The downside is that this affords less freedom to your employees, and may mean some members of your team have to select devices they are less familiar and comfortable with. This may mean they are less productive, and more likely to run into technical issues while adapting to the new device. In addition, your business will be responsible for the management of invoices for all devices on a CYOD scheme.
The other option is COPE (Corporate Owned Personally Enabled). Under this scheme, employees choose their device, and a plan that suits their needs, which is usually subsidised via agreement between the employer and the carrier. Your business can then equip the device with the required security and applications, much like CYOD.
The user then has control over the device, invoice management, and their choice of plan. However, the device essentially belongs to the company. The primary benefit of this is that it makes it easier to enforce data protection policies in cases where an employee leaves the company.
If the shoe fits
The final point to bear in mind when weighing up these options is that they are not mutually exclusive. You may find it suits your business model to have some team members on a CYOD scheme, while others use BYOD or COPE, depending on their role, access privileges, or individual needs. All three options are subject to exploitation through human error and exposure to unsecured networks, so a multi-layered security management system will still need to be implemented, whichever option you choose.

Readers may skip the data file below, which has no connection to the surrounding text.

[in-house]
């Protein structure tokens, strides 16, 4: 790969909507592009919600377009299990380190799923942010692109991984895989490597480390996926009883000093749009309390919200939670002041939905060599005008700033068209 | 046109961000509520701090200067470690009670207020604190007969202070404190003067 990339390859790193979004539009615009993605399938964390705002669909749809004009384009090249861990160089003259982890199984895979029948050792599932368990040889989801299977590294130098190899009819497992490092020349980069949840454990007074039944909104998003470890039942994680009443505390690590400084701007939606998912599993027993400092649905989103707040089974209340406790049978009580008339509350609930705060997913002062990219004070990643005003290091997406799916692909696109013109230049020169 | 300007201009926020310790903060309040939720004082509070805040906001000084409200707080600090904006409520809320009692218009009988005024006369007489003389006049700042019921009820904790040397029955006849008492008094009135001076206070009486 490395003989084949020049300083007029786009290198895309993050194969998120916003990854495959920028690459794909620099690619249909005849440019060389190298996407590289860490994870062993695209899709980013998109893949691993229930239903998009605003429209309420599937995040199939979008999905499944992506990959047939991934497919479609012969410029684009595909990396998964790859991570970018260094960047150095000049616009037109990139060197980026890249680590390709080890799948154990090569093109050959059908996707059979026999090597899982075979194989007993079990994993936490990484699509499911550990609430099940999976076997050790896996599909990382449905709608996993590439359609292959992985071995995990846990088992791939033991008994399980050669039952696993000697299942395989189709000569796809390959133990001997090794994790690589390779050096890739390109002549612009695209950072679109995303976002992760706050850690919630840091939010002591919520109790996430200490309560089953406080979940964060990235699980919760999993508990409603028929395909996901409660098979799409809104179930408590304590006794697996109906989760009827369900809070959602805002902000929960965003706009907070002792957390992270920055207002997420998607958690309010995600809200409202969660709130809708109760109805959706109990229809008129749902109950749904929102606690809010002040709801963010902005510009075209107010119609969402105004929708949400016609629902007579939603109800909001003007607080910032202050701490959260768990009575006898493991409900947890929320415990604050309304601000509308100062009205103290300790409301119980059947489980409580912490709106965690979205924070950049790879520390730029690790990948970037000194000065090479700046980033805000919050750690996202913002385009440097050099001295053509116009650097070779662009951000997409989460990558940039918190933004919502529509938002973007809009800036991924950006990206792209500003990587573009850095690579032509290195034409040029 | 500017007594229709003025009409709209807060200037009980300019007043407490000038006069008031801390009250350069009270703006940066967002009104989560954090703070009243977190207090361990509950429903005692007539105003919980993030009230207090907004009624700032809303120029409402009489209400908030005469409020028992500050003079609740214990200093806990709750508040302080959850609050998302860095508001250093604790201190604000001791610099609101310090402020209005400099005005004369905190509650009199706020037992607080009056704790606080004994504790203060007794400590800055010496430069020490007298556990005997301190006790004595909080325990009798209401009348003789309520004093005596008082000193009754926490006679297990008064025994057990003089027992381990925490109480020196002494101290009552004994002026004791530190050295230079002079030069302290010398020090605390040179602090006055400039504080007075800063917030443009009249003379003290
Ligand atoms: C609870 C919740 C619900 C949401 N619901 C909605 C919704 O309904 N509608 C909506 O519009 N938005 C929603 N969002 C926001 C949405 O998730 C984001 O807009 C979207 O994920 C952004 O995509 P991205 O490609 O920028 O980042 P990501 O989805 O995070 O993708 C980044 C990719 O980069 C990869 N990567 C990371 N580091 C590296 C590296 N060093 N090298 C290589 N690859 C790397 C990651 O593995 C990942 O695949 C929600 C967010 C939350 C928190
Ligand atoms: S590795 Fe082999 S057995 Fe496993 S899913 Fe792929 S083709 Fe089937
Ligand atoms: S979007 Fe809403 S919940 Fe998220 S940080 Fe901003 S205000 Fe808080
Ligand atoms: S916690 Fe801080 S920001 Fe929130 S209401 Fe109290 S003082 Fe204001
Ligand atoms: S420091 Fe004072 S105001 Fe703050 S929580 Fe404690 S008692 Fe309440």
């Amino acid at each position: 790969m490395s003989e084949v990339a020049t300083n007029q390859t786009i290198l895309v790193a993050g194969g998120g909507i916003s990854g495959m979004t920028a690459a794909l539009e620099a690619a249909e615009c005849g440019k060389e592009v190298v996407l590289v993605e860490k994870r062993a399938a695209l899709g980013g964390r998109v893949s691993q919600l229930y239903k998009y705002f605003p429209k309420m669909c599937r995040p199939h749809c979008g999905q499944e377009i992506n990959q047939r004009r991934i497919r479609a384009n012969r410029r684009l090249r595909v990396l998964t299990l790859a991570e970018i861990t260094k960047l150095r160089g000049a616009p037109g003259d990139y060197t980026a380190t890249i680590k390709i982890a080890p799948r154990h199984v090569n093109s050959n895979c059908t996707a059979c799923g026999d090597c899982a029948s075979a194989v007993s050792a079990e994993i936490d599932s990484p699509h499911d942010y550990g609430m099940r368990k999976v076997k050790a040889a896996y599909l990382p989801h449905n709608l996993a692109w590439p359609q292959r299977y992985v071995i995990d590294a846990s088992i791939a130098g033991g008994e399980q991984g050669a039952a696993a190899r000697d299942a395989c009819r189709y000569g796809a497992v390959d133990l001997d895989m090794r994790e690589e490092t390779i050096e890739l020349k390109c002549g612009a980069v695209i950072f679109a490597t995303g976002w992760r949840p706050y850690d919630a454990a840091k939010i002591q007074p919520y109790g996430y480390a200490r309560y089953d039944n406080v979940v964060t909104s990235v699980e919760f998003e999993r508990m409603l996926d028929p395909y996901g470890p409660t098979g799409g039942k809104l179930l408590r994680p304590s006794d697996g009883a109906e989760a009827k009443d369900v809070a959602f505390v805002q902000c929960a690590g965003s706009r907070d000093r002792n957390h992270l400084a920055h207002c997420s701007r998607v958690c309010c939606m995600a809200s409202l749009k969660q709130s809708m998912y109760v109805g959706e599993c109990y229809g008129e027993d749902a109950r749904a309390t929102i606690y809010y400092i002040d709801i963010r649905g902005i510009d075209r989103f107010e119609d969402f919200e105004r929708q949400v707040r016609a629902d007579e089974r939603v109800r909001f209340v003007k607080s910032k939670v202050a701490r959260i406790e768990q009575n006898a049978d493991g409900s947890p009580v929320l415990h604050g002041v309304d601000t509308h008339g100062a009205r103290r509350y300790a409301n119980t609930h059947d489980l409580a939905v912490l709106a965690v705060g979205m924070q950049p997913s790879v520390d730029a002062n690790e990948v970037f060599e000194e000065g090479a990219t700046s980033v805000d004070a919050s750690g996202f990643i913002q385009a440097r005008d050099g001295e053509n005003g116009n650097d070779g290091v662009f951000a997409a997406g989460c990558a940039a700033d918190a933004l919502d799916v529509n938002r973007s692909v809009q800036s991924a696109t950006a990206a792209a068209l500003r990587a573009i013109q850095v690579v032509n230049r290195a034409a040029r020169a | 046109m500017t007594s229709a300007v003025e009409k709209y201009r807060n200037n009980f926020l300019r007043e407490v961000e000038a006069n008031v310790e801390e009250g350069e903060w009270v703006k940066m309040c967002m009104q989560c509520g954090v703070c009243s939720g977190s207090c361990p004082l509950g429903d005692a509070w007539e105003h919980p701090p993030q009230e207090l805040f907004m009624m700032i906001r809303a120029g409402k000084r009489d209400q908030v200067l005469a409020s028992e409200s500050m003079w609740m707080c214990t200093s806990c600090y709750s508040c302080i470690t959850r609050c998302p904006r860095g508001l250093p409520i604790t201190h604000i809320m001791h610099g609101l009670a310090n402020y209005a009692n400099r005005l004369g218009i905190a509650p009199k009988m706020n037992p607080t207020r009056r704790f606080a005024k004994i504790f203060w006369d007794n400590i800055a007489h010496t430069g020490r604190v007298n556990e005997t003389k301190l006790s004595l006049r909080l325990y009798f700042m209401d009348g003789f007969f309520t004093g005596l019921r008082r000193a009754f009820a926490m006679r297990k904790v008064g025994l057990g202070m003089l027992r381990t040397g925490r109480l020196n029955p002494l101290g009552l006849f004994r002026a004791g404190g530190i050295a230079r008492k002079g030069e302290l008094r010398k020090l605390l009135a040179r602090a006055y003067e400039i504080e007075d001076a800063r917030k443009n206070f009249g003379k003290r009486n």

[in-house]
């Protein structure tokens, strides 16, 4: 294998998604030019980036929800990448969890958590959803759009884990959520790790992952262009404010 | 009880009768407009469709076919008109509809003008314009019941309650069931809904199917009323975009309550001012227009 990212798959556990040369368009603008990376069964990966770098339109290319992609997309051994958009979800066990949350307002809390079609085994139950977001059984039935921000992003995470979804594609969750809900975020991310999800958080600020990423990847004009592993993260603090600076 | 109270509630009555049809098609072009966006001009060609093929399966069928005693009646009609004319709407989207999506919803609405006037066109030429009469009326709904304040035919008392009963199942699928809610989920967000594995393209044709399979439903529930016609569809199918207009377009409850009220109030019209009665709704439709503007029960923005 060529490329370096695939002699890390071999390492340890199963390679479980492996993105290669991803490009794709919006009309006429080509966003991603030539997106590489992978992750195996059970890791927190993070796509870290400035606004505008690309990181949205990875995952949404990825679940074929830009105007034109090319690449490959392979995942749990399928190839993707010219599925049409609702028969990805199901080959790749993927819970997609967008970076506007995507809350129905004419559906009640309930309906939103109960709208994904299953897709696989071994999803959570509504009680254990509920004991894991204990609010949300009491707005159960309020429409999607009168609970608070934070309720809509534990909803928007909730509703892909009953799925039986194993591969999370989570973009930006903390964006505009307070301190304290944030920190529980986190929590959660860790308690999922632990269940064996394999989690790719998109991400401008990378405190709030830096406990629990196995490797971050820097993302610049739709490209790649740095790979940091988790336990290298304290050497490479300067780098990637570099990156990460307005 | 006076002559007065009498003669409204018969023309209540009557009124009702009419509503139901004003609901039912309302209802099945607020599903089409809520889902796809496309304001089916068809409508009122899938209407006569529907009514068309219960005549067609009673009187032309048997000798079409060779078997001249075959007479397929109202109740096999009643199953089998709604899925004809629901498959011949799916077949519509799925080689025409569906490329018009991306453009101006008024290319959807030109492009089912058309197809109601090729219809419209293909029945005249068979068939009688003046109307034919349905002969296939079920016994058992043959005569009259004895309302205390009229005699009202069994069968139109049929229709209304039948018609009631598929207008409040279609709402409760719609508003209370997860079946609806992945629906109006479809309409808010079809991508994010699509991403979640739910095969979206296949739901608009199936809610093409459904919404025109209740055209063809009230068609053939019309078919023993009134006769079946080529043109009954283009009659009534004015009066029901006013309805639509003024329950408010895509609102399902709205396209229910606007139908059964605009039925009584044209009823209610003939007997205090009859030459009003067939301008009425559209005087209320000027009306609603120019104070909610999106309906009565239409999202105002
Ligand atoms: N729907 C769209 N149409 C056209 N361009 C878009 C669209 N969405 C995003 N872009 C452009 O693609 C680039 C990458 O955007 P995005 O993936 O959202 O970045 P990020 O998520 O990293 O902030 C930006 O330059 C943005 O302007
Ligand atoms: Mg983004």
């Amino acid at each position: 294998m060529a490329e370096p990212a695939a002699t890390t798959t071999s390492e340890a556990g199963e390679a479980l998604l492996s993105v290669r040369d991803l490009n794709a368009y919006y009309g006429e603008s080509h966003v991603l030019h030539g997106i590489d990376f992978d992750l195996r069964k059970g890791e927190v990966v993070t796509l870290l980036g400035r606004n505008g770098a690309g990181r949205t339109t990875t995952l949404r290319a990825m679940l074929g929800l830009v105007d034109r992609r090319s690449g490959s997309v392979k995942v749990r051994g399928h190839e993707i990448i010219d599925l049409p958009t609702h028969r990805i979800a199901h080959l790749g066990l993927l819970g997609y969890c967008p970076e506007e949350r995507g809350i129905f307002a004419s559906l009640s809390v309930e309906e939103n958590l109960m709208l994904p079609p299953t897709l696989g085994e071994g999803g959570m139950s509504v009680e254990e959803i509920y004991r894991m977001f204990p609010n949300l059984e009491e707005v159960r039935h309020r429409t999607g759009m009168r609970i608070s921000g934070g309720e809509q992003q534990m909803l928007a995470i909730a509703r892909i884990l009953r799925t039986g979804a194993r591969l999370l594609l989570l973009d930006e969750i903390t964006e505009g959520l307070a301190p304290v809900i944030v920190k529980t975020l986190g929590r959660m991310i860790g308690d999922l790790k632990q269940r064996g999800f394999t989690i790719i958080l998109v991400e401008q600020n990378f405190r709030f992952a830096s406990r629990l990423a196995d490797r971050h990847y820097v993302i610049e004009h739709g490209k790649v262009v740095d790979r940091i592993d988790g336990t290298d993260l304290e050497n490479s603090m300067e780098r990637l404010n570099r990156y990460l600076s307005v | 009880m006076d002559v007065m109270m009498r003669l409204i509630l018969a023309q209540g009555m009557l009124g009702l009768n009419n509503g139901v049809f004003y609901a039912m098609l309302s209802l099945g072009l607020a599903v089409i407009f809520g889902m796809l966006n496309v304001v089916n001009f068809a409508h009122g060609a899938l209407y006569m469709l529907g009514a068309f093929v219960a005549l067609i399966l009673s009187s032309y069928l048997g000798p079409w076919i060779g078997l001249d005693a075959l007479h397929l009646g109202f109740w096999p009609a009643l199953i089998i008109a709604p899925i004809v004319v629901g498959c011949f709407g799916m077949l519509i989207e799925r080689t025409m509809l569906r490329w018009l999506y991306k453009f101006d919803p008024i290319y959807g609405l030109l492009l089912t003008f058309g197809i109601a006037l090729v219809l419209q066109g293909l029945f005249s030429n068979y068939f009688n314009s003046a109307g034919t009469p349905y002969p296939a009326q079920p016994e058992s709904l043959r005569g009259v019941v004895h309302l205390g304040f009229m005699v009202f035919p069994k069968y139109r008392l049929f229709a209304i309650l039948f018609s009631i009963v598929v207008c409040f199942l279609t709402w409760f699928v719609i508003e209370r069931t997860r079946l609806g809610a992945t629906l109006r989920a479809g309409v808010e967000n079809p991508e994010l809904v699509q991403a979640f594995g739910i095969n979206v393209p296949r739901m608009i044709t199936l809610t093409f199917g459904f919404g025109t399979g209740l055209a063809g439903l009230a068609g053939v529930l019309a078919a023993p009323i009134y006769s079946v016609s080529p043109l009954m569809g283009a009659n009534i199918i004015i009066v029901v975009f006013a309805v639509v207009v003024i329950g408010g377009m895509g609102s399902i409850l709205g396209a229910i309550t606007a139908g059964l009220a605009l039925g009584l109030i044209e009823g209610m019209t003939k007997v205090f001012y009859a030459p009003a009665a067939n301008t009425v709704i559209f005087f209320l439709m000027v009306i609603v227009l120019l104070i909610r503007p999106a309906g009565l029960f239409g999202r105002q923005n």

You may also need to upgrade your network capacity to enable BYOD, ensuring that it is able to handle the strain of being accessed by numerous devices. An outdated system can be slow, and subject to crashes, reducing productivity, and putting unnecessary pressure on your IT team.
Ultimately, a sophisticated IT security strategy is essential even without allowing the use of personal devices. If you decide BYOD is not suitable, the measures described above can can still assist in reinforcing the overall security of your business. Furthermore, if you change your mind in the future, or decide to embrace COPE or CYOD as an alternative, you will already have the foundations in place for a smooth introduction of new policies.